OVERSPENT: 38 million American households can’t afford their housing

Monday, August 21, 2017 by

Researchers at Harvard University have concluded that the middle class of America is now a “minority.” This was deduced after observing a growing and disturbing number of Americans who are now spending more than 30 percent of their income to pay for and maintain their homes. The Harvard analysis on our country’s housing demand and home prices saw that the share of household burdens has been steadily declining for five consecutive years. The rate of decline is still in the single digits, but financial experts caution that this does suggest a potentially dangerous situation. With more people exceeding the traditional affordability standard, more working Americans are becoming burdened with debt.

This is yet another worrying symptom of our nation’s economic health. Already we are seeing people aged 65 and over refusing to retire because they cannot afford to and working professionals living from paycheck to paycheck. (Related: The end of retirement: Baby boomers working through their golden years.)

Skeptics maintain that the situation is not all that worrisome. Government perspectives have routinely concluded a positive, though gradual, improvement in our economy. The “dangers” of a failing middle class are mere observations which supposedly wilt under the glare of numbers.

So, let’s talk facts.

U.S. house prices rose by 5.6 percent in 2016, which surpassed all record numbers a decade earlier. Among areas with high appreciation rates, home values now average $575,000, which is four times the average of home value rates with lower appreciation rates. Despite there being moderate gains in construction and reported improved housing conditions, home ownership numbers remain sluggish.

This has led more people, the Harvard report stated, opting to rent; yet even then, they find the situation burdensome. The share of renters with severe financial burden does vary from state to state but the general conclusion was that more than 11 million renter households pay around half of their income just for housing alone. Homeowners, on the other hand, are shown not to spend that much, but still exceed the acceptable allocation of only 30 percent of one’s monthly budget.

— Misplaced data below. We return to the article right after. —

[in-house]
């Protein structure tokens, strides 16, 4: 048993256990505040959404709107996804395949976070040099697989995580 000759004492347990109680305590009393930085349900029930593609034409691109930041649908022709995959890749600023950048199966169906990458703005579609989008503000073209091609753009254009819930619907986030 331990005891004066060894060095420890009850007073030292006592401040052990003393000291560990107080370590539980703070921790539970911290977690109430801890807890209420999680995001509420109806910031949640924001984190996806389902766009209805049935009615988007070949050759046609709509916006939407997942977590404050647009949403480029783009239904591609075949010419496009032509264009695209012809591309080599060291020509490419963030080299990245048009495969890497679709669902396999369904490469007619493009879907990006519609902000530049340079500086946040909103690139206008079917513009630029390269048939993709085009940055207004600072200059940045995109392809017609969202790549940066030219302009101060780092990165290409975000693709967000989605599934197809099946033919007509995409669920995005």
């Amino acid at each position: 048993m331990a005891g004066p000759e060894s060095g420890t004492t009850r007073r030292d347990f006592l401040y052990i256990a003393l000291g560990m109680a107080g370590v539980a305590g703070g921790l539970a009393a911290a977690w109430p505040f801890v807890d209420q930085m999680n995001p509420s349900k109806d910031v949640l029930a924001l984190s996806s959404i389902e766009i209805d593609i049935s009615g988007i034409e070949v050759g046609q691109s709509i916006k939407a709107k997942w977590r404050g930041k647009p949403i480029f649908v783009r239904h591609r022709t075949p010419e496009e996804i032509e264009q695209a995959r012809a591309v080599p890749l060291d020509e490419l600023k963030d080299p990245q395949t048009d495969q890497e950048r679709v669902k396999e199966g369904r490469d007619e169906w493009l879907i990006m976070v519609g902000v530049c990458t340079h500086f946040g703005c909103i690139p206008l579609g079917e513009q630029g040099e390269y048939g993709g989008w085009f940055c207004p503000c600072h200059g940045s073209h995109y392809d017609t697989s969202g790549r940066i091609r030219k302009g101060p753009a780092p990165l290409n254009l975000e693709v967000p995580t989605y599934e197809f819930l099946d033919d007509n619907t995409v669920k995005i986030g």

In total, this equals to about 38 million American household that technically can’t afford their homes. This is a 146 percent increase in just 16 years.

A natural consequence of this is that we have less money to pay for other basic necessities such as food, clothing, transportation, and yes, even health care. In a passionate piece on The Economic Collapse blog, author Michael Snyder said that the shrinking middle class can be blamed on paychecks staying the same while cost of living expenses rise. The burden is made even more unbearable with forced medical insurance imposed by Obamacare. Despite many Republicans promising to repeal the law, Senator John McCain was recorded as saying to Face the Nation that the effort will “probably be dead.”

The lethargic action towards strengthening the middle class has been seen for several years now, regardless of the many initiatives begun by previous administrations. A 2009 summary made by ex-President Obama talked about the creation of the Middle Class Task Force which was aimed at boosting the living standards of middle class families. Four executive orders were signed relating to the task force, although results from these projects have seen little to no effect on the current economy.

More recently, President Trump is reportedly talking about a new tax plan which would help the middle class improve their situation. Bloomberg listed some of the supposed provisions which includes eliminating the Alternative Minimum Tax and taking out the 3.8 percent investment income tax under Obamacare which applies to individuals with incomes exceeding $200,000.

The new tax plan is still being scrutinized by economists who say they are confused as to how this would actually benefit the middle class.

You can read more stories like this on NewsTarget.com.

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